To be perfectly honest, I don’t know how best to classify Molly House, Wherlegig’s latest cardboard masterpiece. I feel like I’m describing the subgenre of my favorite drummer’s metal side project; it’s an interactive queer history exhibit/ artwork crossed with a snappy semi cooperative board game. I’ve played plenty of games that I couldn’t get out of my head during my time in the hobby, but while those usually had me thinking about game mechanics and strategy, Molly House had me examining shit about life.
I initially balked at the choice to include a church as a beneficial action space, given religion’s dual purpose as a driving force and behind and absolver of queer oppression, but as I mulled on the idea, I realized that my view of religion has been colored by my life an openly pan dude in the deep south. Doubtlessly, there have been an abundance of queer people who found refuge in their religion. As we stepped into the shoes of Victorian Mollies, we were initially enthusiastic about supporting each other as we chased our own happiness, there was an underlying tone of worry over striking the balance between joy and not gathering too much attention from the morality police. We had been promised that someone would get paid a cost by the constabulary, and at that point, they’d have to look at their game state and have a mathematically easy but otherwise difficult choice between solidarity and taking care of themselves by turning informant. It’s easy to see the parallel to real life, where more cynical queers throw the community under the bus to join in on the conservative grift of being “one of the good ones”.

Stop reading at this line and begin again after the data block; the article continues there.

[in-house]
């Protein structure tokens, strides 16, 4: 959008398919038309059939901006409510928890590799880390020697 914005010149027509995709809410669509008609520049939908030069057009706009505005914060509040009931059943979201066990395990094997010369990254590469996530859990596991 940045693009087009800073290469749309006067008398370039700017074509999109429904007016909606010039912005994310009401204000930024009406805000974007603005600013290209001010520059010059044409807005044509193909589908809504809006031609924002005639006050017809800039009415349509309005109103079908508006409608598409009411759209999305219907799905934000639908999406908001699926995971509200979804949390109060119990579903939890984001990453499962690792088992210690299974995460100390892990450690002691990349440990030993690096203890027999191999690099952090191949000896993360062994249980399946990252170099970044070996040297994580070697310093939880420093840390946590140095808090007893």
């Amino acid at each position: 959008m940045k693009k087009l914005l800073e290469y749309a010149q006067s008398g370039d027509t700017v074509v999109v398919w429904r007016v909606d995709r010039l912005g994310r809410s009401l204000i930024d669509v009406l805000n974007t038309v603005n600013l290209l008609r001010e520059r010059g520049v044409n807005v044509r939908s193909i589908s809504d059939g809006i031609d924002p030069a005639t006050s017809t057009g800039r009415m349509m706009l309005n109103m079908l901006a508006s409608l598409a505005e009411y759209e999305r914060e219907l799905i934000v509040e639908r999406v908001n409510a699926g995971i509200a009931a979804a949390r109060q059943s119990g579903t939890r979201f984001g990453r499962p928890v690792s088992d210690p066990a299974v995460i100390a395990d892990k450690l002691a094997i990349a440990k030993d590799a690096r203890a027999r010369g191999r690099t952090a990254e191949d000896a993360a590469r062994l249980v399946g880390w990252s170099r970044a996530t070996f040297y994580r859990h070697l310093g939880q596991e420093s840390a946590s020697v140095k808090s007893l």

All this isn’t to say Molly House doesn’t have plenty of promise purely as a board game. Turns are lightning fast since there’s no room to overthink a strategy- all you do is move your player pawn to one of the couple action spaces you can reach and perform that action. A couple spaces let you cruise, adding a card from your hand to your reputation to draw another card of the appropriate suit. The church is dual purpose, affording players a chance to accuse other players of becoming informants and/or ditch a card to discard a negative point token. Mostly, you’re going to be calling parties at the titular Molly House, where players will take turns chipping in cards until everyone’s passed, at which point the strongest poker hand is built and players will score points for cards they contributed to that hand. Ultimately, you may decide that being out and about in London is getting a bit too risky for you and head home, essentially passing for the rest of the game but also avoiding taking any more penalties. From our demo, Molly House has all the ingredients of a semi cooperative design I’d love to play regardless of the theme: plenty of reasons to play selfish while still being part of the team alongside plenty of pressure to straight up turn traitor.
I hate how much this reads like ad copy, but as I’m writing this late pledges are open on backerkit, and you should definitely check it out if the theme is appealing to you or you like the sound of a snappy social deduction game that almost dips into filler brevity.
Nick grew up reading fantasy novels and board game rules for fun, so he accepted he was a dork at an early age. When he's not busy researching the intricacies of a hobby he'll never pick up, Nick can be caught attempting to either cook an edible meal or befriend local crows.